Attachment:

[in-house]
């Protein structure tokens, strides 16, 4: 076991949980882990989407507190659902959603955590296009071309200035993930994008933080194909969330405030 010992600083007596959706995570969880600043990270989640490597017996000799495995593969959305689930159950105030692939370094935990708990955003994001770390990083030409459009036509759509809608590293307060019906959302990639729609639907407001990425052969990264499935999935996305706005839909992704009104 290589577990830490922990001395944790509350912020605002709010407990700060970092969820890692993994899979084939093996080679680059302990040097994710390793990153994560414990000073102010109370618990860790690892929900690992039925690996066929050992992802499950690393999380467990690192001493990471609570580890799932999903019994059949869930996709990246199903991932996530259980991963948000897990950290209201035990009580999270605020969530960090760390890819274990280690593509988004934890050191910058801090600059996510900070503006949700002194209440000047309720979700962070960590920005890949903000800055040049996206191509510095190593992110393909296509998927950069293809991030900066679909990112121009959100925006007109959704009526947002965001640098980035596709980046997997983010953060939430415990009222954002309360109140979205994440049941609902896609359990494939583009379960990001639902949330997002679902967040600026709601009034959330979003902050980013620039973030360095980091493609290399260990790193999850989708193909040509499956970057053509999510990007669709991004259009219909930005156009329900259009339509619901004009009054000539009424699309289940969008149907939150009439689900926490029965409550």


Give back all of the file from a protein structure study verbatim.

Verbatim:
[in-house]
């Protein structure tokens, strides 16, 4: 076991949980882990989407507190659902959603955590296009071309200035993930994008933080194909969330405030 010992600083007596959706995570969880600043990270989640490597017996000799495995593969959305689930159950105030692939370094935990708990955003994001770390990083030409459009036509759509809608590293307060019906959302990639729609639907407001990425052969990264499935999935996305706005839909992704009104 290589577990830490922990001395944790509350912020605002709010407990700060970092969820890692993994899979084939093996080679680059302990040097994710390793990153994560414990000073102010109370618990860790690892929900690992039925690996066929050992992802499950690393999380467990690192001493990471609570580890799932999903019994059949869930996709990246199903991932996530259980991963948000897990950290209201035990009580999270605020969530960090760390890819274990280690593509988004934890050191910058801090600059996510900070503006949700002194209440000047309720979700962070960590920005890949903000800055040049996206191509510095190593992110393909296509998927950069293809991030900066679909990112121009959100925006007109959704009526947002965001640098980035596709980046997997983010953060939430415990009222954002309360109140979205994440049941609902896609359990494939583009379960990001639902949330997002679902967040600026709601009034959330979003902050980013620039973030360095980091493609290399260990790193999850989708193909040509499956970057053509999510990007669709991004259009219909930005156009329900259009339509619901004009009054000539009424699309289940969008149907939150009439689900926490029965409550």